World one step away from ‘nuclear annihilation’, UN chief says

The head of the United Nations (UN) has warned that the world is one step away from “nuclear annihilation” and faces dangers not seen since the Cold War.

UN Secretary-General António Guterres said on Monday that “humanity is just one misunderstanding, one miscalculation separating from nuclear annihilation” the war in Ukraine, along with other nuclear threats around the world.

He made the comments during a conference on the decades-old Treaty on the Non-Proliferation of Nuclear Weapons (NPT), which aims to prevent the proliferation of nuclear weapons and ultimately achieve a world free of nuclear weapons.

In his opening remarks, Guterres said the pandemic-postponed meeting, which aims to renegotiate the historic deal, is taking place amid “a nuclear danger not seen since the Cold War.”

The conference is “an opportunity to develop measures that will help avoid imminent catastrophe and put humanity on a new path to a world free of nuclear weapons,” he said.

“Proliferation risks are rising and barriers to prevent escalation are weakening,” Guterres added, noting that “crises – with a nuclear tinge – are festering from the Middle East and the Korean Peninsula.”

The United States (USA), Japan, Germany, the head of the UN nuclear service and many other speakers also spoke about the threat of a nuclear catastrophe.

US Secretary of State Anthony Blinken said that Russia, which did not speak at the conference at the scheduled time, “is engaged in reckless and dangerous nuclear saber-rattling” in Ukraine.

He cited Russian President Vladimir Putin’s warning that any intervention in the conflict could have “consequences you’ve never seen” and that his country is a “powerful nuclear power.”

Blinken also highlighted the dangers posed by North Korea’s upcoming nuclear test and by Iran, which he said is “unwilling or unable” to accept an agreement to return to the 2015 nuclear deal aimed at curbing its nuclear program.

Putin appeared to be distracted from his past nuclear warnings when the conference began.

“We believe that a nuclear war cannot be won and never waged,” the Russian president said in a message of greetings to the NPT participants posted on his website on Monday. “We stand for equal and indivisible security for all members of the world community.” “.

Blinken also claimed that Russia was using Europe’s largest Ukrainian nuclear power plant in Zaporozhye as a military base, having seized it from Kyiv at the start of the war.

Russian forces fired at the Ukrainians from the spot, “knowing that they cannot and will not fire back because they could accidentally hit a nuclear reactor or highly radioactive waste in a storage facility,” he said.

“[This brings the idea of] human shield to an entirely different and terrifying level.”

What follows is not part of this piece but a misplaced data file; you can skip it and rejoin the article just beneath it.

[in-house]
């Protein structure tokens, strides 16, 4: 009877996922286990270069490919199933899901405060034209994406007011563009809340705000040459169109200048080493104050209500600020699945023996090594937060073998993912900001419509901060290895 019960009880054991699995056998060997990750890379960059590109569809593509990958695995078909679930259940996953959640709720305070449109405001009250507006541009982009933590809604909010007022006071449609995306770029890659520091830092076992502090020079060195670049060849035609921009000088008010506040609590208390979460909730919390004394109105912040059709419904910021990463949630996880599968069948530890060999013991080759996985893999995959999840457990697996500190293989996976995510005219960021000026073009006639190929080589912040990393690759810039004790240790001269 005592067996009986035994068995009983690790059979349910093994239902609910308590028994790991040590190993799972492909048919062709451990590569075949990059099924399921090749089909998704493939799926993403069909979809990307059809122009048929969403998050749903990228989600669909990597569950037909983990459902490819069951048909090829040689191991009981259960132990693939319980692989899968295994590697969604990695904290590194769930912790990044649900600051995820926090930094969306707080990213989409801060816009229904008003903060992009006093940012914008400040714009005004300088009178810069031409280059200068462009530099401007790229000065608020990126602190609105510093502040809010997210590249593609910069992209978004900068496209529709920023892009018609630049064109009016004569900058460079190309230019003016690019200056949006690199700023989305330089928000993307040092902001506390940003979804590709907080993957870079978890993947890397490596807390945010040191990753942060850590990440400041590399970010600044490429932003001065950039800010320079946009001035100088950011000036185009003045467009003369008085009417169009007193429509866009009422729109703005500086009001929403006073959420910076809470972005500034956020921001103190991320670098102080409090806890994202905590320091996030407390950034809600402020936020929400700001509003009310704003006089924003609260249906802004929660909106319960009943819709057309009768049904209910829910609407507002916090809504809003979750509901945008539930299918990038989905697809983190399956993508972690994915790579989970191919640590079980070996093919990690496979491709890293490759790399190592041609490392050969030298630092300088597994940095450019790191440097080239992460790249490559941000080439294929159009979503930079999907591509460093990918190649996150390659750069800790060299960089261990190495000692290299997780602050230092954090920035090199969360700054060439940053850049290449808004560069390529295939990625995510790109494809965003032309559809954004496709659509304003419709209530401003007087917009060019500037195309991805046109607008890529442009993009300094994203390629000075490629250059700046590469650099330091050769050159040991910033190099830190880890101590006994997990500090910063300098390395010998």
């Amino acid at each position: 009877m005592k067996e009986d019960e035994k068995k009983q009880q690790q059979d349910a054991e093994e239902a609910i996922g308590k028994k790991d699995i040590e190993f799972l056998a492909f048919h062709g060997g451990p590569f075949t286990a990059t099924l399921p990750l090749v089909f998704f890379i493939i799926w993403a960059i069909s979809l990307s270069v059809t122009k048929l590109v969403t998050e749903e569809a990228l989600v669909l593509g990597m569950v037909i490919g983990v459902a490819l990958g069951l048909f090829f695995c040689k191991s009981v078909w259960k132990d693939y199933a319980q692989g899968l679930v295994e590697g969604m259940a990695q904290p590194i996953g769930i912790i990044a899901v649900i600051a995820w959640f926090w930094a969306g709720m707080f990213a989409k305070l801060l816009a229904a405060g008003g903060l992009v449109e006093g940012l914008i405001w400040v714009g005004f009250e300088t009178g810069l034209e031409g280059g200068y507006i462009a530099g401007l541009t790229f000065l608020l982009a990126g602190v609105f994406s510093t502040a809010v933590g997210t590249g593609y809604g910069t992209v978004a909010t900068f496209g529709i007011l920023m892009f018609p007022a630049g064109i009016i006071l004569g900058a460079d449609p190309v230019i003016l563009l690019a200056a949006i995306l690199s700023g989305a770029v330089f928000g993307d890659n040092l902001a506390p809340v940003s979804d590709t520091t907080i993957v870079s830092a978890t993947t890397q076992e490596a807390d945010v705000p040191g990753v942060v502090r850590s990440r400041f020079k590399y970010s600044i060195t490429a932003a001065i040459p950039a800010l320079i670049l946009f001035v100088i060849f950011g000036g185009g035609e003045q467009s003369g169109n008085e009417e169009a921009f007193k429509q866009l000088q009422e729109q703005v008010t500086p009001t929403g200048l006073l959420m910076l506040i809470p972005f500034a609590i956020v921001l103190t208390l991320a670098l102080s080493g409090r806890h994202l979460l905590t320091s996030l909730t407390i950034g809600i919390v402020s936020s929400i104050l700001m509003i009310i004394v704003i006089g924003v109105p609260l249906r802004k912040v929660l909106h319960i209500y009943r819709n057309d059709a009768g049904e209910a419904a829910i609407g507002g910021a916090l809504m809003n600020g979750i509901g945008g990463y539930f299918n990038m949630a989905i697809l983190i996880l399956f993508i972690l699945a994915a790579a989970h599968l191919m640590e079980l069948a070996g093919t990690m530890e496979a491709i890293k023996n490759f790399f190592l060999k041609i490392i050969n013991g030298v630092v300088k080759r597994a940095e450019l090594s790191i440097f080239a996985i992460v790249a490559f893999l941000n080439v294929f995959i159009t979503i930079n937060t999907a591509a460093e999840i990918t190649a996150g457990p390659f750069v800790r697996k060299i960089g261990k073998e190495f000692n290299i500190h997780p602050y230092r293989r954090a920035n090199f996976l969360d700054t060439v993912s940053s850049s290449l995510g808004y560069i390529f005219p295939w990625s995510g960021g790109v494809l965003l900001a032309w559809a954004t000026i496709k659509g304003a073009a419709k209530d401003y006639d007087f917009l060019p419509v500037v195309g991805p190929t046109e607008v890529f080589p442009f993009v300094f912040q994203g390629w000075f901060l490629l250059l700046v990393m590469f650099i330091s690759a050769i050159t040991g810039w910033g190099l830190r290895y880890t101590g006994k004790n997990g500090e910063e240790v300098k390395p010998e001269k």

The Russian delegation at the conference vehemently denied Blinken’s assertion in a statement made Monday evening, saying that a small number of its personnel are at the power plant “for safety”. [its] Safety and security.”

Rafael Grossi, director general of the International Atomic Energy Agency, said the conflict in Ukraine is “so serious that the specter of a potential nuclear confrontation or accident has once again reared its terrifying head.”

He warned that the situation in Zaporozhye was “becoming more dangerous every day” and called on both sides to allow a team of IAEA safety experts to visit the plant, which had been unsuccessful for the past two months.

Guterres urged the conference participants to take measures to prevent a nuclear catastrophe.

These include the urgent reaffirmation and strengthening of the “77-year norm against the use of nuclear weapons” and the relentless work to eliminate nuclear weapons with new commitments to reduce arsenals.

He also asked world leaders to address “smoldering tensions in the Middle East and Asia” and promote the peaceful uses of nuclear technology.

“Future generations are counting on your drive to step back from the abyss,” he told diplomats. “This is our moment to pass this fundamental test and dispel the cloud of nuclear annihilation once and for all.”

The NPT, in force since 1970, has been signed by 191 parties, making it one of the most widely respected arms control agreements.

According to its provisions, the five original nuclear powers – the US, China, Russia (then the Soviet Union), Britain and France – agreed to negotiate the elimination of their arsenals in the future, while countries without nuclear weapons promised not to acquire them. . in exchange for guarantees, they could develop nuclear energy for peaceful purposes.